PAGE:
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U.S. Policy on Iran Under New Scrutiny after Weapons Report

December 4, 2007 at 6:05 PM EST
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A day after a new intelligence report found that Iran halted its nuclear weapons program in 2003, President Bush warned that Iran remains a threat and could restart its weapons program at any time. Two members of the Senate Intelligence Committee discuss the report and U.S. policy on Iran.
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RAY SUAREZ: The latest National Intelligence Estimate, or NIE, containing findings about Iran’s nuclear programs dominated the president’s news conference today.

QUESTION: Mr. President, a new intelligence report says that Iran halted its nuclear weapons program four years ago and that it remains frozen. Are you still convinced that Iran is trying to build a nuclear bomb? And do the new findings take the military option that you’ve talked about off the table?

GEORGE W. BUSH, President of the United States: I think it is very important for the international community to recognize the fact that, if Iran were to develop the knowledge that they could transfer to a clandestine program, it would create a danger for the world.

And so I view this report as a warning signal that they had the program, they halted the program. And the reason why it’s a warning signal is that they could restart it. And the thing that would make a restarted program effective and dangerous is the ability to enrich uranium, the knowledge of which could be passed on to a hidden program.

And so it’s a — to me, the NIE provides an opportunity for us to rally the international community, continue to rally the community to pressure the Iranian regime to suspend its program.

RAY SUAREZ: The president said he was not concerned that the new estimate, which contradicts one released in 2005, would hurt the credibility of U.S. intelligence or his administration.

GEORGE W. BUSH: You know, I want to compliment the intelligence community for their good work. Right after the failure of intelligence in Iraq, we reformed the intel community so that there was a lot of serious considerations of NIEs in a way that would give us confidence.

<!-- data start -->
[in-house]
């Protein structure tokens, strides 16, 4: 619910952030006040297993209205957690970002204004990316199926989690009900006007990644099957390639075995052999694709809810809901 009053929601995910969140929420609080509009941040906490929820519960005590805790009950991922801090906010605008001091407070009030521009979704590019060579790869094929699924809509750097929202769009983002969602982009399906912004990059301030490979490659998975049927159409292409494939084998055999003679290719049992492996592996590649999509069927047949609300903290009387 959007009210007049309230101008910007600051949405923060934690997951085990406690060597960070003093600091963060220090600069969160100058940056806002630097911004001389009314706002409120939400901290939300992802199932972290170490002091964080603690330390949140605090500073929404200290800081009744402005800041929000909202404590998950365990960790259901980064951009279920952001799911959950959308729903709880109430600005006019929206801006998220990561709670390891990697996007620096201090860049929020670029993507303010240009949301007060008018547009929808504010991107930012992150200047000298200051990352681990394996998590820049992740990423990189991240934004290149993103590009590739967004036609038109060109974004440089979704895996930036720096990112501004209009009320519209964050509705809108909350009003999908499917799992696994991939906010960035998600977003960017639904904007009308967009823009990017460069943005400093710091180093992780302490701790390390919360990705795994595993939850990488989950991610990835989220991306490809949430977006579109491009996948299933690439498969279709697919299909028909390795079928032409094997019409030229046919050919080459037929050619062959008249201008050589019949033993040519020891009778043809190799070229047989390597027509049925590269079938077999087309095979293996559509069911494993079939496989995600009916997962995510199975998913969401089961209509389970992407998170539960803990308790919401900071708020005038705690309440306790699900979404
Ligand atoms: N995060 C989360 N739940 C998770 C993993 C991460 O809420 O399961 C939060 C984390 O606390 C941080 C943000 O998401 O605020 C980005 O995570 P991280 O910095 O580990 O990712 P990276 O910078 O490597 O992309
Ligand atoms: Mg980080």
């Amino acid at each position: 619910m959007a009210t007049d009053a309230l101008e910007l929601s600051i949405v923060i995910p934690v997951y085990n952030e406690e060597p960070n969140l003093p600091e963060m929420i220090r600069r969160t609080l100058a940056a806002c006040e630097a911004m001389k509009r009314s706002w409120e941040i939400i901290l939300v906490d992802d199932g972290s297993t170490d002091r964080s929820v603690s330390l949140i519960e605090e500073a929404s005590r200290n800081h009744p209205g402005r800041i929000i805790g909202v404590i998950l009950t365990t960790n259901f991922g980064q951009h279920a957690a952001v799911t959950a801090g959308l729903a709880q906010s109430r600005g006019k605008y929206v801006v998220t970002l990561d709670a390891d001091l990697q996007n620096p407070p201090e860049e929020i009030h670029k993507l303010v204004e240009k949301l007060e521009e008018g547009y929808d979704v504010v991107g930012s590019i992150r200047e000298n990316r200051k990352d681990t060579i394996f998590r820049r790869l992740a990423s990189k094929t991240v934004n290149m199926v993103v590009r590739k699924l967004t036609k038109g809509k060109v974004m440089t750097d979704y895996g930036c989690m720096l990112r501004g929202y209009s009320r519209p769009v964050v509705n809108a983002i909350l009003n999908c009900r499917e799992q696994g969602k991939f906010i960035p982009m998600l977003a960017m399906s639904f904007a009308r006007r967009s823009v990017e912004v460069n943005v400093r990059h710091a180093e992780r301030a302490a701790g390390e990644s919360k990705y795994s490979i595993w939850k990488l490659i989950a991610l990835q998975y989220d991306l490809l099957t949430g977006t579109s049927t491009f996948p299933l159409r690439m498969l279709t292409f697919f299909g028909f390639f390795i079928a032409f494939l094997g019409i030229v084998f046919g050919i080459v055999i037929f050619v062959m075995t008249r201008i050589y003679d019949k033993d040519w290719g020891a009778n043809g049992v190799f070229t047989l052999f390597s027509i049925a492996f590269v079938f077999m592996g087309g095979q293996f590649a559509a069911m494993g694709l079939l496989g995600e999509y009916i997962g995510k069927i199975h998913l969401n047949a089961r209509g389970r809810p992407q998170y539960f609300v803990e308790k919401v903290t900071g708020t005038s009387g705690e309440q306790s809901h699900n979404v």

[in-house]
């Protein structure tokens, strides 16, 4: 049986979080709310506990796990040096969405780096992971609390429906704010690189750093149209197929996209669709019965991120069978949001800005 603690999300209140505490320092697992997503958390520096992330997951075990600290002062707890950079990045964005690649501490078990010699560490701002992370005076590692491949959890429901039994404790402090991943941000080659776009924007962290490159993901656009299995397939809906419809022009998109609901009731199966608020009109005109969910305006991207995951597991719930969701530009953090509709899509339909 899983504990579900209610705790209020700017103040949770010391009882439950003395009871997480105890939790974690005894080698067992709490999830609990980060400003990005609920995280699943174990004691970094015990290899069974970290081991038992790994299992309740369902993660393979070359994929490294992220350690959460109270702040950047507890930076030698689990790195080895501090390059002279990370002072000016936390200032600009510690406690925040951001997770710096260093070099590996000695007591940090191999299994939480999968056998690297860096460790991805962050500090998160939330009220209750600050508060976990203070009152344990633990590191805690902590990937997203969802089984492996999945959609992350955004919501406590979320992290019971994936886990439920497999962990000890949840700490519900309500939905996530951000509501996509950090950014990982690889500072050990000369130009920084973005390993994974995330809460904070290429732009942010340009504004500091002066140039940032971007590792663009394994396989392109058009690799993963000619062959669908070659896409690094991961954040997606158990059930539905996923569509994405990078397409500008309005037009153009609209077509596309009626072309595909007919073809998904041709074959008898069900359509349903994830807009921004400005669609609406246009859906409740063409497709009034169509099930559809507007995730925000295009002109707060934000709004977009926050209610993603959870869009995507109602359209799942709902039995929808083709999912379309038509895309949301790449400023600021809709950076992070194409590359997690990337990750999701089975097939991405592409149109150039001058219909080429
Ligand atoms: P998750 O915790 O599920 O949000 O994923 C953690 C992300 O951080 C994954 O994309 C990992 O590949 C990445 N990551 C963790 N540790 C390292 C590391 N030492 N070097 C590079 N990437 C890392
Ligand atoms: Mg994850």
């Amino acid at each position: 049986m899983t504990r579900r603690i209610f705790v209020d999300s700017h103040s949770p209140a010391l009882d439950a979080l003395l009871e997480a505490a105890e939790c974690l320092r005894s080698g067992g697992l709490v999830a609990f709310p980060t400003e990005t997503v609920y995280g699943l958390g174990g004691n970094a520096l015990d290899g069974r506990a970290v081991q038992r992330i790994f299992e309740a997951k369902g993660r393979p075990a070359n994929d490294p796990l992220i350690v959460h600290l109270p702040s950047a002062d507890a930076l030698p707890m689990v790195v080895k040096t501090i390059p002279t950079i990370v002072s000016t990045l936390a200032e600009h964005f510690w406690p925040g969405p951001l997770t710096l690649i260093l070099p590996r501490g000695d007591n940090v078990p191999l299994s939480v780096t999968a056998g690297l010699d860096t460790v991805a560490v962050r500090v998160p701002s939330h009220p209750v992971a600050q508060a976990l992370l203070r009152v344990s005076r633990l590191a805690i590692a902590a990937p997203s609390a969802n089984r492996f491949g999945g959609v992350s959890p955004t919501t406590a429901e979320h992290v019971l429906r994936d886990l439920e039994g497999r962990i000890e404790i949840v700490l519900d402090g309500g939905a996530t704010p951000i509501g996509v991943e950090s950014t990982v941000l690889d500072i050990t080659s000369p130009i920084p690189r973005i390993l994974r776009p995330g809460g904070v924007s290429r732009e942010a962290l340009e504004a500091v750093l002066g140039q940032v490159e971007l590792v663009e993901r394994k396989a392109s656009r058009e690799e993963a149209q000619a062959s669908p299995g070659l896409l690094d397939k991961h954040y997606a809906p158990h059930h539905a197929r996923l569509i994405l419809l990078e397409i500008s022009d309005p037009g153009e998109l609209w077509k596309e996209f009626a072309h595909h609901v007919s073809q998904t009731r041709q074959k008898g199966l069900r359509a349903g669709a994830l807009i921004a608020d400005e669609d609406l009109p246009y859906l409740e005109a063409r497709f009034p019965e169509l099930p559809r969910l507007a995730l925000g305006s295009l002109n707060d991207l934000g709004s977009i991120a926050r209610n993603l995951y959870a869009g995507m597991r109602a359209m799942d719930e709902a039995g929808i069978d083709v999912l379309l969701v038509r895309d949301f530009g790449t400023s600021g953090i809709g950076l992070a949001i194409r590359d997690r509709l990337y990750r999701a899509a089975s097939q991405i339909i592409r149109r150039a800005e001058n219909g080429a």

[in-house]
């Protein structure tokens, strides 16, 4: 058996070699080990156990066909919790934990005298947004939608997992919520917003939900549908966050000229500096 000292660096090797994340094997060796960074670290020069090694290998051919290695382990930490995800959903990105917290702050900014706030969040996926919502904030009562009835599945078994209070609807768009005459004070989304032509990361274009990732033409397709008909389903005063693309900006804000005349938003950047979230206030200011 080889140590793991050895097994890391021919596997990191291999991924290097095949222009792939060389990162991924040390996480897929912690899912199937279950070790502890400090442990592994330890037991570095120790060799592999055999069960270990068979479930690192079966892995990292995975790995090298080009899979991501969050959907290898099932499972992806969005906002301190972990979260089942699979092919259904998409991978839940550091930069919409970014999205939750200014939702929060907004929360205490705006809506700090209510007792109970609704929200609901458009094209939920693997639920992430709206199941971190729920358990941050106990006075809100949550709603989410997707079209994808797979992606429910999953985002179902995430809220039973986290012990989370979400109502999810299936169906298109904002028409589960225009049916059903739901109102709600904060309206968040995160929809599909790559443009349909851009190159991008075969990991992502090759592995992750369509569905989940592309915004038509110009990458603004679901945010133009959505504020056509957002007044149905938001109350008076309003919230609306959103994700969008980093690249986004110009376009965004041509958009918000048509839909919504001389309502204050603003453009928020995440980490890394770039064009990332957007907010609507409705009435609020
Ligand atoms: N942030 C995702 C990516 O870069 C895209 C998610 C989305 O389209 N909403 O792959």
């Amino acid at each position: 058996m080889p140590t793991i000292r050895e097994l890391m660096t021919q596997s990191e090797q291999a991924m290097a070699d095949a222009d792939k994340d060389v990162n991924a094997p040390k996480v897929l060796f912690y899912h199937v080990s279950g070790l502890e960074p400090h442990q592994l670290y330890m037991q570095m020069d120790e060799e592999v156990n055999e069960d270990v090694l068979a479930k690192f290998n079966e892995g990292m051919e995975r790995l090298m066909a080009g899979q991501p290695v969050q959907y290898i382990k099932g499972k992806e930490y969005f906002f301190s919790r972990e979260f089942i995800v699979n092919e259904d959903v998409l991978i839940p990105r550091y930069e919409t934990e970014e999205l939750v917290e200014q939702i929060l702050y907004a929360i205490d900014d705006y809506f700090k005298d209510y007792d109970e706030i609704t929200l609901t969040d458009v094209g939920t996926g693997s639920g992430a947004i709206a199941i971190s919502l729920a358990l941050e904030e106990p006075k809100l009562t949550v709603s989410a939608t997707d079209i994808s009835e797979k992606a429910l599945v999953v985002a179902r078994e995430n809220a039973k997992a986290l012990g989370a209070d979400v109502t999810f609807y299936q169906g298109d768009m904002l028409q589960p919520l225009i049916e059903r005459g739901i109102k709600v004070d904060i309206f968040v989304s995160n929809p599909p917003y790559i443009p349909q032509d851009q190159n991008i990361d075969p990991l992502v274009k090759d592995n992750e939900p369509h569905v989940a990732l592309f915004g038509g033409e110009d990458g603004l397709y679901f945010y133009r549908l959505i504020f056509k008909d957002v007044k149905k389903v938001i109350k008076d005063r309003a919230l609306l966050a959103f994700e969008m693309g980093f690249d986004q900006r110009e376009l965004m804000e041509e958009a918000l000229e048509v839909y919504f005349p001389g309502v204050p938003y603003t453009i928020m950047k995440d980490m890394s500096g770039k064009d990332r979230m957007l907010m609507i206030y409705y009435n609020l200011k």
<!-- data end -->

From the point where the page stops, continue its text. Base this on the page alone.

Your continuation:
And here’s a, I think, a very important product that is a result of the reforms we’ve put in place.

People said, “Well, why is it that you can’t get exact knowledge quicker?” Well, the answer is, is because we’re dealing with a regime that is not very transparent. And, frankly, we haven’t had a very good presence in Iran since 1979.

And that’s why I instructed the intel community to beef up its intelligence on Iran, so we could have a better sense for what they’re thinking and what they’re doing. And this product is a result of intelligence reform and, more importantly, the good, hard work of our intelligence community.

QUESTION: You talked about Iraq, you and others in the administration talked about a mushroom cloud; then there were no WMD in Iraq. When it came to Iran, you said in October, on October 17th, you warned about the prospect of World War III.

So can’t you be accused of hyping this threat? And don’t you worry that that undermines U.S. credibility?

GEORGE W. BUSH: I was made aware of the NIE last week. In August, I think it was John McConnell — Mike McConnell who came in and said, “We have some new information.” He didn’t tell me what the information was. He did tell me it was going to take a while to analyze.

Why would you take time to analyze new information? One, you want to make sure it’s not disinformation; you want to make sure the piece of intelligence you have is real. And, secondly, they want to make sure they understand the intelligence they gathered. If they think it’s real, then what does it mean? And it wasn’t until last week that I was briefed on the NIE that is now public.

Iran was dangerous. Iran is dangerous. And Iran will be dangerous if they have the knowledge necessary to make a nuclear weapon. The NIE says that Iran had a hidden, a covert nuclear weapons program. That’s what it said. What’s to say they couldn’t start another covert nuclear weapons program?

RAY SUAREZ: Reaction abroad has been mixed. Iranian officials said the new intelligence report supported Tehran’s longstanding claims that its nuclear program is only for civilian use. And China, which agreed only reluctantly to pass sanctions against Iran, said it hoped the NIE would spur new diplomatic efforts.